For me it functions as a lighter version of Illustrator. It has some photo editing tools, and would

serve someone looking for something very simple, but if photo editing is your main game, Affinity Photo is more likely to be the one for you. It doesn’t have all of the functions of Illustrator. But if you’ve never used Illustrator, there’s very little you would want that you wouldn’t be able to do.

Affinity Designer’s simplicity means it’s much easier to play with than Illustrator. You can mess around and Command+Z to your hearts content. That easy undo function is such a small thing but it makes a huge difference. The user interface of Affinity Designer is all about those touches. It has the familiarity of Illustrator, and similar programs, but without the need for fancy keyboard covers to help you learn the short cuts. Tools and functions aren’t hidden behind layers of drop down menus. They’re visible and accessible from the get go. Those little touches mean that Affinity Designer is much more beginner, or lazy user, friendly. This intuitive UI, which is set out with how people actually use Affinity in mind, is so brilliant that it cam as no surprise to me that it won Apple’s Design Award in 2015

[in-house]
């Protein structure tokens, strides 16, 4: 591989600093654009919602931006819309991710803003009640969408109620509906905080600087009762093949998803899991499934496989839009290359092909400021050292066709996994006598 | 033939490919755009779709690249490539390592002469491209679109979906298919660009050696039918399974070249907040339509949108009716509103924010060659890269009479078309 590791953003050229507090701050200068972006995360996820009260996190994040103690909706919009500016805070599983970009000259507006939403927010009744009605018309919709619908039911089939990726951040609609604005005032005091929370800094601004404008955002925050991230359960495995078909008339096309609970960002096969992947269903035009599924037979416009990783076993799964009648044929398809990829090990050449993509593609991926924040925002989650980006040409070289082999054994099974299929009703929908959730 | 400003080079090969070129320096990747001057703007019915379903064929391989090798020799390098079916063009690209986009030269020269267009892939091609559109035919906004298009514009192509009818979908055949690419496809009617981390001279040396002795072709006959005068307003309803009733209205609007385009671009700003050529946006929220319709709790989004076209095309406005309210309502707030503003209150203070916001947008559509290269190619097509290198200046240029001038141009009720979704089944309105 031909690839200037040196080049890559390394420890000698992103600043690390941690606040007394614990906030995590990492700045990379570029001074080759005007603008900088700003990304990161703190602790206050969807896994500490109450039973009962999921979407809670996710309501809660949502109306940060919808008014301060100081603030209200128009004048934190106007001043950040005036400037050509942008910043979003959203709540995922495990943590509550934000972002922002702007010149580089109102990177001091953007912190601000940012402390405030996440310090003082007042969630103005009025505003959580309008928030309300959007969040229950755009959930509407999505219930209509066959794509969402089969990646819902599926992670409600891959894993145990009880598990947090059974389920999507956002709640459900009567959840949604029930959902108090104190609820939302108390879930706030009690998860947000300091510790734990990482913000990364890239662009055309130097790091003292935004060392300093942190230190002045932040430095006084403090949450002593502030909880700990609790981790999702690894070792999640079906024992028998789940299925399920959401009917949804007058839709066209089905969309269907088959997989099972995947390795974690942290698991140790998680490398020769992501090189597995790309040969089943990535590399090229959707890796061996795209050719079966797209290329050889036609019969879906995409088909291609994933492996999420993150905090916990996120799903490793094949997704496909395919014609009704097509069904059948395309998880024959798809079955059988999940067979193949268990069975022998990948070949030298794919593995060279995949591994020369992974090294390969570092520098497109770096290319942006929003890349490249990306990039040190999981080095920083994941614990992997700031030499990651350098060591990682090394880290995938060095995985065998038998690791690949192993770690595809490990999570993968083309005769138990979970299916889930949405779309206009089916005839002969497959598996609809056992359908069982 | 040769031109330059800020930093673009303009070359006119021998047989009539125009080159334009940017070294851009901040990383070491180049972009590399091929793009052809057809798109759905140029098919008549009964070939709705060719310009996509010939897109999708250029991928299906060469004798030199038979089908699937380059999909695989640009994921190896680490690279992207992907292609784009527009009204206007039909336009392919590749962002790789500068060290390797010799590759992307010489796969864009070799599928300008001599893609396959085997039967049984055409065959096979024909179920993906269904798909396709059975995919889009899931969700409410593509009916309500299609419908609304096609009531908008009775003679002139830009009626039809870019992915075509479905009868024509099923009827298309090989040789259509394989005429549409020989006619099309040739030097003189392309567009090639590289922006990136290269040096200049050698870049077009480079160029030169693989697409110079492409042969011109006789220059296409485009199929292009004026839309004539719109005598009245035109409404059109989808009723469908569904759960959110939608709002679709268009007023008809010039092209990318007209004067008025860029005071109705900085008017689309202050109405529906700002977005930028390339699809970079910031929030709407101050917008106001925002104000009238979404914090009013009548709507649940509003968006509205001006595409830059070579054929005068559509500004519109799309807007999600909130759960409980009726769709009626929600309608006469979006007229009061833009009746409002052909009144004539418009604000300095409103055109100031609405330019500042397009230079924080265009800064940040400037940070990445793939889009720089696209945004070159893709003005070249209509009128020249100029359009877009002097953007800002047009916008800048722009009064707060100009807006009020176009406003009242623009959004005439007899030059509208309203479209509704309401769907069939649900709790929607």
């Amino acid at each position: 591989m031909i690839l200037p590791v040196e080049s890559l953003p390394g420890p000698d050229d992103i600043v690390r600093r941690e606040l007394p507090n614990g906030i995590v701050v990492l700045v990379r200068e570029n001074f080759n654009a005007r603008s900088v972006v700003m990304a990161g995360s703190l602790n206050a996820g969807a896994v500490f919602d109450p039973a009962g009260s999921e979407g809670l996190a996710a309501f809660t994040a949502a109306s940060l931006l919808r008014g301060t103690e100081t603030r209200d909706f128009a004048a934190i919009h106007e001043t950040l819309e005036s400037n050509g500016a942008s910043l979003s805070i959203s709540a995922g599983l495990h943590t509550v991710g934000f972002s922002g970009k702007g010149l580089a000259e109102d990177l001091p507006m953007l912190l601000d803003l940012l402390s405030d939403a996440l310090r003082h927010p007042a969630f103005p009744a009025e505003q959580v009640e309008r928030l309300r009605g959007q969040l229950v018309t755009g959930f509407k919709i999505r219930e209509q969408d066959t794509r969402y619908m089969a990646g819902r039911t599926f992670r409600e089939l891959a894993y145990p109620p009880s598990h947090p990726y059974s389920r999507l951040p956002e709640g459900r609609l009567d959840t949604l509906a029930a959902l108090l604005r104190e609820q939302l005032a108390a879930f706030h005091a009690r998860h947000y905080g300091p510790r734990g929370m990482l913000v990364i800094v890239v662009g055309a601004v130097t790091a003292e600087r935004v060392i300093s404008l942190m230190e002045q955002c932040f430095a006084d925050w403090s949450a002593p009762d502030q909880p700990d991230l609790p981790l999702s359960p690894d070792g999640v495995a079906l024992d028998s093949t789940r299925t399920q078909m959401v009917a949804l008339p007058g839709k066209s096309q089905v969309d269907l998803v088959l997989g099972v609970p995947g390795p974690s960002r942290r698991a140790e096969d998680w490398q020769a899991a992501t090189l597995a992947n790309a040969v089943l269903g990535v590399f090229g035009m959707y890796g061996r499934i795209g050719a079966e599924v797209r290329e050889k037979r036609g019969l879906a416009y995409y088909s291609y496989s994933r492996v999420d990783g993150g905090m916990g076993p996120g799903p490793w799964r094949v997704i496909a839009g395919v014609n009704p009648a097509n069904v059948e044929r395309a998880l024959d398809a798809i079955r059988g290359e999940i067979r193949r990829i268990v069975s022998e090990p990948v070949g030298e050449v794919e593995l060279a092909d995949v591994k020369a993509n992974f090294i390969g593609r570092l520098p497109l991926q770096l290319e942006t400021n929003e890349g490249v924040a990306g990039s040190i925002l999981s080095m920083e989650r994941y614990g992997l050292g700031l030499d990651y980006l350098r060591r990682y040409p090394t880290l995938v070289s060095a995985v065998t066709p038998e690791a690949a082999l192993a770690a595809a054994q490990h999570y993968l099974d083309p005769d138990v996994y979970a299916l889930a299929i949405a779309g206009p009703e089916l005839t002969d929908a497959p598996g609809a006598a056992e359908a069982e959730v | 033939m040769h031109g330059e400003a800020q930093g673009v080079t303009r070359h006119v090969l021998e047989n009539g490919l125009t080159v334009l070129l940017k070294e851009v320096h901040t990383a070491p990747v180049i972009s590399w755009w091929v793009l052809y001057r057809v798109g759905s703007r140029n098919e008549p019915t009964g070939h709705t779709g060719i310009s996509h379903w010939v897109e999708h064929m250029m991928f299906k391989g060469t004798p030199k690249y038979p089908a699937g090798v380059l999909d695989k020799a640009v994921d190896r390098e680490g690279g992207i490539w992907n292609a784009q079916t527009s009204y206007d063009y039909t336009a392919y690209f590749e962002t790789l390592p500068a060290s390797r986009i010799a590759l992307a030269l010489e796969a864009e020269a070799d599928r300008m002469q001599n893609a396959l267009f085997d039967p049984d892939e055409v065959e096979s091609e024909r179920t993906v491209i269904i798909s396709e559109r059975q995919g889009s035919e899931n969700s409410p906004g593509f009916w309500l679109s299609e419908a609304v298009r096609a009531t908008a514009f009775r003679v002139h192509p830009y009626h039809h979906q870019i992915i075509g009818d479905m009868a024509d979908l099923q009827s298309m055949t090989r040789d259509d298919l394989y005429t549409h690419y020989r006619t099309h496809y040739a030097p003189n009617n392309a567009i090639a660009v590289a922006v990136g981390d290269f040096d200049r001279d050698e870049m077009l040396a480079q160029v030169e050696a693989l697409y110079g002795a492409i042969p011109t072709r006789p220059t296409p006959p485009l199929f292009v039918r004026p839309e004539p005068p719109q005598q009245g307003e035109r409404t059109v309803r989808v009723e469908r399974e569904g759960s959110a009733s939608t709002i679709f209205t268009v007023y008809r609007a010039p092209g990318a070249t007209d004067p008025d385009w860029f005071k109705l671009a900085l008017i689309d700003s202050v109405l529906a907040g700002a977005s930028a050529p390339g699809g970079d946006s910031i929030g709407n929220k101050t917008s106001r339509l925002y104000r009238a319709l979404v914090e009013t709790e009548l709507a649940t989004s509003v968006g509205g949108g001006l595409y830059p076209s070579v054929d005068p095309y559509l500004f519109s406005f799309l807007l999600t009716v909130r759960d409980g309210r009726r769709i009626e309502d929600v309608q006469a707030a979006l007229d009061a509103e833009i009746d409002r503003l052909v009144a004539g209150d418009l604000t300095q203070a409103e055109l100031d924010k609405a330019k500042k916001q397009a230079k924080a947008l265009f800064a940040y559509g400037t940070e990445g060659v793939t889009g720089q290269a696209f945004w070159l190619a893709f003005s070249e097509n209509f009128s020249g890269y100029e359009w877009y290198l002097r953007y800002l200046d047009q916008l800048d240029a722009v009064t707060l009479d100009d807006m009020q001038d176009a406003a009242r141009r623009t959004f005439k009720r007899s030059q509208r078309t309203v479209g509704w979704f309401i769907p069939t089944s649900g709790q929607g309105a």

Now, I’m not sure that Affinity Designer will ever replace Adobe Illustrator. As a professional design tool, Illustrator still can’t be rivalled in sheer scope. It’s an industry standard for a reason. While I now have access to Adobe Creative Suite, I still find myself coming back to Affinity Designer. It’s just so intuitive and so easy to use. If I’m not doing a job that needs the extra functions of Illustrator, why would I bother with the extra hassle of finding the functions I do need? That’s why my love affair with Affinity Designer continues, it’s comfortable and easy, and on a late, coffee fuelled evening, what more could you want?

If you’re interested you can check out Affinity Designer here. 

*All opinions are my own and sponsorship free (obviously).